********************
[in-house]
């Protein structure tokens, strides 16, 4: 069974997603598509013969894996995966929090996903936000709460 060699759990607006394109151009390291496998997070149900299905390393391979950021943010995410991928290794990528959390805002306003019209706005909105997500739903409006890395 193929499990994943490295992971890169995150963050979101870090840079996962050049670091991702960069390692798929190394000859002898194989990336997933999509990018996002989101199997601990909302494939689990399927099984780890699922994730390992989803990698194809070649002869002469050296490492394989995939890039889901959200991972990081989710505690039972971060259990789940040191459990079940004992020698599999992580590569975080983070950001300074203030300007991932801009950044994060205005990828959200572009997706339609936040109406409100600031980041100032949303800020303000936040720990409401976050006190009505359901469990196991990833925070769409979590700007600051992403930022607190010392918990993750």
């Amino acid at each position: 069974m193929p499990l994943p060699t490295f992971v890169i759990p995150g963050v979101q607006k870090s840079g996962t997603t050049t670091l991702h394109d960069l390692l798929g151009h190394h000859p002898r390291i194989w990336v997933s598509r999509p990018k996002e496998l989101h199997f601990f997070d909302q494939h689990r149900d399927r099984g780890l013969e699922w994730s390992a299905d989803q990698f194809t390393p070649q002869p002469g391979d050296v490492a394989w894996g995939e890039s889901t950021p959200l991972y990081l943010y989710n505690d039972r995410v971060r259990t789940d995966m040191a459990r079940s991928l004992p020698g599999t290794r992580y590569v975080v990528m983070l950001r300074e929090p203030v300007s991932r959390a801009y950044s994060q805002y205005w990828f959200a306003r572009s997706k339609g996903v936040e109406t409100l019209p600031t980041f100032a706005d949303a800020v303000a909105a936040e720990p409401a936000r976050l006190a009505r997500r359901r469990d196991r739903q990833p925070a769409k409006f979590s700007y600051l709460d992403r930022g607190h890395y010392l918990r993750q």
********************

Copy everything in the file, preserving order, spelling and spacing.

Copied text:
[in-house]
């Protein structure tokens, strides 16, 4: 069974997603598509013969894996995966929090996903936000709460 060699759990607006394109151009390291496998997070149900299905390393391979950021943010995410991928290794990528959390805002306003019209706005909105997500739903409006890395 193929499990994943490295992971890169995150963050979101870090840079996962050049670091991702960069390692798929190394000859002898194989990336997933999509990018996002989101199997601990909302494939689990399927099984780890699922994730390992989803990698194809070649002869002469050296490492394989995939890039889901959200991972990081989710505690039972971060259990789940040191459990079940004992020698599999992580590569975080983070950001300074203030300007991932801009950044994060205005990828959200572009997706339609936040109406409100600031980041100032949303800020303000936040720990409401976050006190009505359901469990196991990833925070769409979590700007600051992403930022607190010392918990993750």
């Amino acid at each position: 069974m193929p499990l994943p060699t490295f992971v890169i759990p995150g963050v979101q607006k870090s840079g996962t997603t050049t670091l991702h394109d960069l390692l798929g151009h190394h000859p002898r390291i194989w990336v997933s598509r999509p990018k996002e496998l989101h199997f601990f997070d909302q494939h689990r149900d399927r099984g780890l013969e699922w994730s390992a299905d989803q990698f194809t390393p070649q002869p002469g391979d050296v490492a394989w894996g995939e890039s889901t950021p959200l991972y990081l943010y989710n505690d039972r995410v971060r259990t789940d995966m040191a459990r079940s991928l004992p020698g599999t290794r992580y590569v975080v990528m983070l950001r300074e929090p203030v300007s991932r959390a801009y950044s994060q805002y205005w990828f959200a306003r572009s997706k339609g996903v936040e109406t409100l019209p600031t980041f100032a706005d949303a800020v303000a909105a936040e720990p409401a936000r976050l006190a009505r997500r359901r469990d196991r739903q990833p925070a769409k409006f979590s700007y600051l709460d992403r930022g607190h890395y010392l918990r993750q």